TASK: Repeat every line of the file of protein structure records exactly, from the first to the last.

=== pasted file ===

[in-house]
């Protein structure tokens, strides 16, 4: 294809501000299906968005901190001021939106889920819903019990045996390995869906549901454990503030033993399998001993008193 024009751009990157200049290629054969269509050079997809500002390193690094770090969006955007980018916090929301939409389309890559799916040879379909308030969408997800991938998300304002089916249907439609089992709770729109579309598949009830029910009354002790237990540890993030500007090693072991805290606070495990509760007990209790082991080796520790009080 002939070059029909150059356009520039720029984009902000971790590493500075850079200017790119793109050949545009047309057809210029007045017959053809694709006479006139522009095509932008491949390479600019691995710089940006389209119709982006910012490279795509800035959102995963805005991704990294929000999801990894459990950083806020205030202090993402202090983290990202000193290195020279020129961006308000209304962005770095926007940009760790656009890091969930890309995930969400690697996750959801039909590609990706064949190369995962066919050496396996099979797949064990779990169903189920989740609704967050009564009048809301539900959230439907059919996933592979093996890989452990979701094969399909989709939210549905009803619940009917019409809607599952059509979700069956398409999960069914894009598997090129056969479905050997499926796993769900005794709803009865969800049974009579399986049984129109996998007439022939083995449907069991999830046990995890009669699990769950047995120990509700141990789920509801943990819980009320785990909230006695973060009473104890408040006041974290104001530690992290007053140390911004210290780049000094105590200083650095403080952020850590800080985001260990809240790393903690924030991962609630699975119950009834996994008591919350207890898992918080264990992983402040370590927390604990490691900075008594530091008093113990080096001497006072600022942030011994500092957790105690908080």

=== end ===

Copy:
[in-house]
């Protein structure tokens, strides 16, 4: 294809501000299906968005901190001021939106889920819903019990045996390995869906549901454990503030033993399998001993008193 024009751009990157200049290629054969269509050079997809500002390193690094770090969006955007980018916090929301939409389309890559799916040879379909308030969408997800991938998300304002089916249907439609089992709770729109579309598949009830029910009354002790237990540890993030500007090693072991805290606070495990509760007990209790082991080796520790009080 002939070059029909150059356009520039720029984009902000971790590493500075850079200017790119793109050949545009047309057809210029007045017959053809694709006479006139522009095509932008491949390479600019691995710089940006389209119709982006910012490279795509800035959102995963805005991704990294929000999801990894459990950083806020205030202090993402202090983290990202000193290195020279020129961006308000209304962005770095926007940009760790656009890091969930890309995930969400690697996750959801039909590609990706064949190369995962066919050496396996099979797949064990779990169903189920989740609704967050009564009048809301539900959230439907059919996933592979093996890989452990979701094969399909989709939210549905009803619940009917019409809607599952059509979700069956398409999960069914894009598997090129056969479905050997499926796993769900005794709803009865969800049974009579399986049984129109996998007439022939083995449907069991999830046990995890009669699990769950047995120990509700141990789920509801943990819980009320785990909230006695973060009473104890408040006041974290104001530690992290007053140390911004210290780049000094105590200083650095403080952020850590800080985001260990809240790393903690924030991962609630699975119950009834996994008591919350207890898992918080264990992983402040370590927390604990490691900075008594530091008093113990080096001497006072600022942030011994500092957790105690908080």